Steve McGann  |   Friday Oct. 1st, 2021

There was a theme in last month’s issue of this magazine. Articles by Angie Ripple, Michael Gillan, and Christopher Dyrland-Marquis explored cooperation, samaritanism, neighborliness. In short, they all seemed to say: This is Montana, let’s act like it. But our governor and the state legislature have decided that this is not Montana but some northern scenic hybrid of Texas and Florida. House bill 702, signed into law in May, says that individual vaccination status is protected information. With this law, the Republicans are restricting businesses (Wait, what?) from requiring vaccinations. Or imposing any penalties on those who are unvaccinated.

The human cost of the pandemic has been devastating. Death and disease, lingering ill health and disability, personal and financial tragedy, the overwhelming of our health care system, and medical professional stress and burnout. That politicians are making any decisions concerning this crisis is ridiculous. Public health professionals and scientists should be in charge. Non-health public officials should stand back and help out as instructed. The speed and efficacy of vaccine development was a miracle of modern science. Every person should receive it. If this had happened in the late spring when it was generally available, we could be well on our way to the finish.

Instead, the Delta variant rages nationwide and we remain nervous and frightened with a lack of information. There are enough unknowns about the infection itself without compounding things with condoning, even encouraging, antisocial behavior. Who is vaccinated? Are those not wearing masks infected or communicable? What are the rules and who is following them?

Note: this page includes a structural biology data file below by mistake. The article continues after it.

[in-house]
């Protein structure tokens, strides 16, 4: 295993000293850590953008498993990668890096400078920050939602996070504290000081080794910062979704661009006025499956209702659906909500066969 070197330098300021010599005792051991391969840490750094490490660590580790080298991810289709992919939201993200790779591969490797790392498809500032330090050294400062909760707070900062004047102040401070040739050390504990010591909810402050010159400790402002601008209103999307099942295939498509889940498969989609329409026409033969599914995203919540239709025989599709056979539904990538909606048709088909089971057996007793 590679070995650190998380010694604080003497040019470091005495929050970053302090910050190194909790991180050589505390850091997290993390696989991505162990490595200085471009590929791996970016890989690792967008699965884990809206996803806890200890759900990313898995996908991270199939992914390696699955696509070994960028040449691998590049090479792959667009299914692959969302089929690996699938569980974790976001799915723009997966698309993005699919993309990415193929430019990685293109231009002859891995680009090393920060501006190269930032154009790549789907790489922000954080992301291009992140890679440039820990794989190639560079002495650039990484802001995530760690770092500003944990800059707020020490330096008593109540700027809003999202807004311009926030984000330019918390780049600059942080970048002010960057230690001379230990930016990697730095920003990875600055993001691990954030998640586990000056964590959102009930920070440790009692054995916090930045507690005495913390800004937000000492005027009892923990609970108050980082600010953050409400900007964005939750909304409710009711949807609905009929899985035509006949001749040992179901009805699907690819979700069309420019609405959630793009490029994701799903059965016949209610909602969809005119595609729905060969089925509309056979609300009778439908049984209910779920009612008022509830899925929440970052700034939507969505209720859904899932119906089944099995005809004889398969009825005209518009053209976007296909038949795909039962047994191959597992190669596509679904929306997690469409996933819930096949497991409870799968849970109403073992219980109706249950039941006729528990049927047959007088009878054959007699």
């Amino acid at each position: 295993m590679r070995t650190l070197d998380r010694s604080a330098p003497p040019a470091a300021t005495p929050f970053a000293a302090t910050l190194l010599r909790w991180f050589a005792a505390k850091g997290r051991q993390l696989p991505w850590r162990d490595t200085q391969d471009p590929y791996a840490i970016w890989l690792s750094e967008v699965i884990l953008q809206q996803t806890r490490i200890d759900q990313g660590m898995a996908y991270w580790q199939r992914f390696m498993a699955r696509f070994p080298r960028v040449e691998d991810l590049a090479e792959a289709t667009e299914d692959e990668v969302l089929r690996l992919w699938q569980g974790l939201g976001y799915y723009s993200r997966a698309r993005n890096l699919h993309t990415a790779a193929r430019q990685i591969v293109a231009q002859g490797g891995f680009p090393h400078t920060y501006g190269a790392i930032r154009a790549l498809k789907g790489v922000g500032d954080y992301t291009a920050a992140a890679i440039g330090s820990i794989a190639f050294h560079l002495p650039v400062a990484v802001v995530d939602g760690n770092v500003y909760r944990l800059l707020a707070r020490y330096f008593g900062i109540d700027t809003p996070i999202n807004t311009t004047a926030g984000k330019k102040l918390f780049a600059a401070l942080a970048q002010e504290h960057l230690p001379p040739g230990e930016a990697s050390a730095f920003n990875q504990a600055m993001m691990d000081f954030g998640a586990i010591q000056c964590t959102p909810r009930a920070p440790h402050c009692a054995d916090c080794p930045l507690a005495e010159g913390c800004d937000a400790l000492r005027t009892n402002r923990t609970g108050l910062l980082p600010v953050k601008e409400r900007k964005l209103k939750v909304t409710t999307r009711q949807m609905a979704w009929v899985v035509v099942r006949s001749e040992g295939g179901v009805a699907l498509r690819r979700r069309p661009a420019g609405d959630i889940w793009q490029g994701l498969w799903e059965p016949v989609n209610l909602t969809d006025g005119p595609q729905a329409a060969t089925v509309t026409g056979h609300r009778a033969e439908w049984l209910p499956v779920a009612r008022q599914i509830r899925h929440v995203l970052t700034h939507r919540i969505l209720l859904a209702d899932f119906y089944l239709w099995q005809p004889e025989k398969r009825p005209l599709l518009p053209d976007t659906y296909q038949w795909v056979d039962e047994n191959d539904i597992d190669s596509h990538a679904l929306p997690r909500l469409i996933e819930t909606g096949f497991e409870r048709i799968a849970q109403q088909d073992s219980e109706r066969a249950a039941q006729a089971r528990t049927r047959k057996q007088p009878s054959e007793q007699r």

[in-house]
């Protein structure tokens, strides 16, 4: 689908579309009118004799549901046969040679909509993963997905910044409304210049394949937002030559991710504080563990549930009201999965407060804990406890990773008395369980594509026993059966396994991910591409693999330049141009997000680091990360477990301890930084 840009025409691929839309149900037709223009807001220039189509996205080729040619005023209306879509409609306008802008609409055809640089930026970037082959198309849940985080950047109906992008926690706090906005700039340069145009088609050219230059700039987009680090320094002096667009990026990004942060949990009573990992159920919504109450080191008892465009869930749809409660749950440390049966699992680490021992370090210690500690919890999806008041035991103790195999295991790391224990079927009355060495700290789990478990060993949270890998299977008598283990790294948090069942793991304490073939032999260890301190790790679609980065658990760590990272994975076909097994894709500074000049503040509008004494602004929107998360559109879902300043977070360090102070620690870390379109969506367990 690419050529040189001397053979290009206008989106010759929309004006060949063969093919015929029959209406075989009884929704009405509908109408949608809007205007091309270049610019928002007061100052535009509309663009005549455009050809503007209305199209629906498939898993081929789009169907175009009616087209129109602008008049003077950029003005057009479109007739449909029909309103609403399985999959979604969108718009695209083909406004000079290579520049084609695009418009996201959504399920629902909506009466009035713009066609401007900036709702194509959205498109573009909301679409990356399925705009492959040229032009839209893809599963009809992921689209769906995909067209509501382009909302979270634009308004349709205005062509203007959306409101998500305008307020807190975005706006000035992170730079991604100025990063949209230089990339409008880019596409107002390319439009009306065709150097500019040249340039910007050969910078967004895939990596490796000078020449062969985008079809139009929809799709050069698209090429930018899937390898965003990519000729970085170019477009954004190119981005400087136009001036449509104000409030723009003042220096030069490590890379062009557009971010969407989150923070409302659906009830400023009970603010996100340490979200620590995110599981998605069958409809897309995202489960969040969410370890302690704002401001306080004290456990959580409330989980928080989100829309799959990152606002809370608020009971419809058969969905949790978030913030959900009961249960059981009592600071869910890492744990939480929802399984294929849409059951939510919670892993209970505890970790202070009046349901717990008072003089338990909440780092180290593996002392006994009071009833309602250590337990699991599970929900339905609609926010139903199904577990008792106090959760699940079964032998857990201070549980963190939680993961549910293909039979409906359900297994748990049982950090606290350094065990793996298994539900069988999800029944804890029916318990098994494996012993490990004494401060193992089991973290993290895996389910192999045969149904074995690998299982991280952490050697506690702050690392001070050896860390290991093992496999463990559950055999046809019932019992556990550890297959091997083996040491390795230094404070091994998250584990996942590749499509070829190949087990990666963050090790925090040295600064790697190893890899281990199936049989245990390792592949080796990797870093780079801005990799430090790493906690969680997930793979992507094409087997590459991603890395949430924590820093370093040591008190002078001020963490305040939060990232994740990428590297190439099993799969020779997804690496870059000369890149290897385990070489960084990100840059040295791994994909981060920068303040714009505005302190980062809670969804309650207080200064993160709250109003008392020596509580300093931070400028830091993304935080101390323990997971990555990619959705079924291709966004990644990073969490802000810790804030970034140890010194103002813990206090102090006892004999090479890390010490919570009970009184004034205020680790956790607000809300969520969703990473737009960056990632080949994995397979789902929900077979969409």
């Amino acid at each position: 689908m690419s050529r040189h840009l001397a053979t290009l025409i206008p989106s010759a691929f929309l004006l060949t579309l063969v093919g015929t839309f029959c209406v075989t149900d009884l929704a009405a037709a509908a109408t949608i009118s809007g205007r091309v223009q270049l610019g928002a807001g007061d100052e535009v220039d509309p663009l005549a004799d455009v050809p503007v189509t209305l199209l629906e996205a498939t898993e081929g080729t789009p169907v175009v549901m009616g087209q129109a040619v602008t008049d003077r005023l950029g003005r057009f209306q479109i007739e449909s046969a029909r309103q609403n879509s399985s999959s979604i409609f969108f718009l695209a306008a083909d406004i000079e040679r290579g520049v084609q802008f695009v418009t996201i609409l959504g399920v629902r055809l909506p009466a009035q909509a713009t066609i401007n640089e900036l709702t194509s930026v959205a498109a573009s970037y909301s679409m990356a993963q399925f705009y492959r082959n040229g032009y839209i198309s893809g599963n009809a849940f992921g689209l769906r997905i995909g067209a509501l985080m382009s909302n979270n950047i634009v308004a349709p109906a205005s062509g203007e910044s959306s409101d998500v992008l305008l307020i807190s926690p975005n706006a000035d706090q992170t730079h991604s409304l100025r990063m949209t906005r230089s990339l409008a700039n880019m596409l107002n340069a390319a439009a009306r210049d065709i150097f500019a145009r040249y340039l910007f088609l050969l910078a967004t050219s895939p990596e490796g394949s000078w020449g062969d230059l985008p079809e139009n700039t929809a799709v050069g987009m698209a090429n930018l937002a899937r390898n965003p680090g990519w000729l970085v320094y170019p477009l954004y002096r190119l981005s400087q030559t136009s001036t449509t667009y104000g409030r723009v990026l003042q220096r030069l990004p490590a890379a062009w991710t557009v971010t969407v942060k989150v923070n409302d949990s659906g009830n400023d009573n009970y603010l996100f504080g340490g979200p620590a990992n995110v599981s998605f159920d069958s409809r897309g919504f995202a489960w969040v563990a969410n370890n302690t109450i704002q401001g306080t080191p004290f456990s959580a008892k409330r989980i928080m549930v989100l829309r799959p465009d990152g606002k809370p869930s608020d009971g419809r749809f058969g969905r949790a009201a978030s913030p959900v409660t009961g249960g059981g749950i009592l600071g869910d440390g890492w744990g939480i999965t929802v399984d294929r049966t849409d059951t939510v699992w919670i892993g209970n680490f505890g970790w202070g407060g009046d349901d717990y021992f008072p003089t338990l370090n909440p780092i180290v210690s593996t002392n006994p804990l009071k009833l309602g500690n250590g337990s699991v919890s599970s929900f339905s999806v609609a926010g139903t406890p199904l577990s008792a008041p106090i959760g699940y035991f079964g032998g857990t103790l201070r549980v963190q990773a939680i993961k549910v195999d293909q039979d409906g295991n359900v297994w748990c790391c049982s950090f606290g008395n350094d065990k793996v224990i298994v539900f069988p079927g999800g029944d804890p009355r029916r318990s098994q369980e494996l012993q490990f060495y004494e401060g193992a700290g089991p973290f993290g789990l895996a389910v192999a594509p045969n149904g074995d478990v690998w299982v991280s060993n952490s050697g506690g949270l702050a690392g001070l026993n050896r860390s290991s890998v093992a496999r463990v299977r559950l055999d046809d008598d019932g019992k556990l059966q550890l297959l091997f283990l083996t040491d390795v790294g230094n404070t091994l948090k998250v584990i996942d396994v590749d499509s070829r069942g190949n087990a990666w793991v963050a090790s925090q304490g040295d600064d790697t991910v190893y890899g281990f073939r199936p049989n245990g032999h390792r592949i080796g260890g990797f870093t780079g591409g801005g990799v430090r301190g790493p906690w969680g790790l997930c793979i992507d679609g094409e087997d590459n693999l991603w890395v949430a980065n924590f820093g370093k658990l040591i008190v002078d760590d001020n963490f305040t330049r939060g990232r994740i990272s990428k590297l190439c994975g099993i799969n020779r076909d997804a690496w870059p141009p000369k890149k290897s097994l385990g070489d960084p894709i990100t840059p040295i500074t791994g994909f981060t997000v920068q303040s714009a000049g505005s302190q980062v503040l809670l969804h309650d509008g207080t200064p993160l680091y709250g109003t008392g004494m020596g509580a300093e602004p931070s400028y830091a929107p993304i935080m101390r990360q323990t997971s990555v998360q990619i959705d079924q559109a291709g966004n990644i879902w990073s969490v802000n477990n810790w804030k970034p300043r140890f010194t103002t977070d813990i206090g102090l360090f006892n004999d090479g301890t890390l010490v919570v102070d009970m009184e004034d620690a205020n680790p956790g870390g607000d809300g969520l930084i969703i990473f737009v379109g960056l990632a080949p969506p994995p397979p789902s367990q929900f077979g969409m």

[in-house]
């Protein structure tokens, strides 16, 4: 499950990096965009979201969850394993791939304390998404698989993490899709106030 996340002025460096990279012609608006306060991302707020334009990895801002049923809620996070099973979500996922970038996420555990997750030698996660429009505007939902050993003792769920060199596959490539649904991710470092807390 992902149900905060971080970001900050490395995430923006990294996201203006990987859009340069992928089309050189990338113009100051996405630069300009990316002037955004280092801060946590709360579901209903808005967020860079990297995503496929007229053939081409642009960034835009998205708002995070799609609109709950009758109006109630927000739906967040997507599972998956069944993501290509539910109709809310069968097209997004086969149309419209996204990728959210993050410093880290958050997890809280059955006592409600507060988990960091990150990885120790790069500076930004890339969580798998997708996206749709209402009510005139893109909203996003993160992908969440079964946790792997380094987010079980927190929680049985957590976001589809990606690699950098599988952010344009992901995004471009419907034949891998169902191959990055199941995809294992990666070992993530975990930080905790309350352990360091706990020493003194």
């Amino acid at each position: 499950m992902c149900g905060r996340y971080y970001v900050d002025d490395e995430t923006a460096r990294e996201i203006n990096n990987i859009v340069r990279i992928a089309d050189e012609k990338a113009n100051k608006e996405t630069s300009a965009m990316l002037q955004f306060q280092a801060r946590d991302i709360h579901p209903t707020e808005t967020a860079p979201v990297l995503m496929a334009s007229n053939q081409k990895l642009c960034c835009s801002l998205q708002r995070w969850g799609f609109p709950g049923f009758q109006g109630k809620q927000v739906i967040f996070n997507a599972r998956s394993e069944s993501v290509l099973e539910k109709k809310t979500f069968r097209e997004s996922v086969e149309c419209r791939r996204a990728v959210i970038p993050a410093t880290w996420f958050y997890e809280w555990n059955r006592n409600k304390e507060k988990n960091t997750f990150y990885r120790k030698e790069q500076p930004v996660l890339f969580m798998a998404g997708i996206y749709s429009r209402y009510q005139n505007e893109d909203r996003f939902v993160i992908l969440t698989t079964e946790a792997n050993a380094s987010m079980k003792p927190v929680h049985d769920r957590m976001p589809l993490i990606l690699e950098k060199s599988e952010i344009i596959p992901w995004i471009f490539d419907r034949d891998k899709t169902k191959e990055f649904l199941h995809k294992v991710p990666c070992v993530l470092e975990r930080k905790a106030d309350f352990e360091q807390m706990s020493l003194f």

The first job of any leader is the welfare of those they lead. If the “freedom” of any member of a group is put above that of any other member, the group breaks down. There is chaos. Our Constitution speaks of domestic tranquility, common defense, and general welfare. We the People. It is a communal document. Individual rights exist but never at the expense of the group. Thus, we are all equal, no one is special.

Thinking about the type of “I, me, mine freedom” that some promote, I picture a toddler announcing what he is going to do and nobody can stop him. We protect toddlers from their impulses. It is the job of society and yes, government, to protect us from those who do not grow up. Yet now the governor and the legislature are protecting us from those who wish to protect us and themselves and their employees from the virus. Sound confusing, even outrageous? Well, it certainly is.

My take on last month’s articles by Angie, Michael, and Christopher was not that they were praising Montanans’ neighborly and cooperative behavior, but that they were pointing out that it is and should be the norm. With a reminder thrown in to keep that in mind. Most people will do the right thing if properly informed. Some have to be led. Our elected officials should consider that rather than irresponsibly promoting irresponsible behavior to further their base political aims. We put them in charge; we should demand better decisions that include our Montana values. Our lives are at stake.

About the Author(s)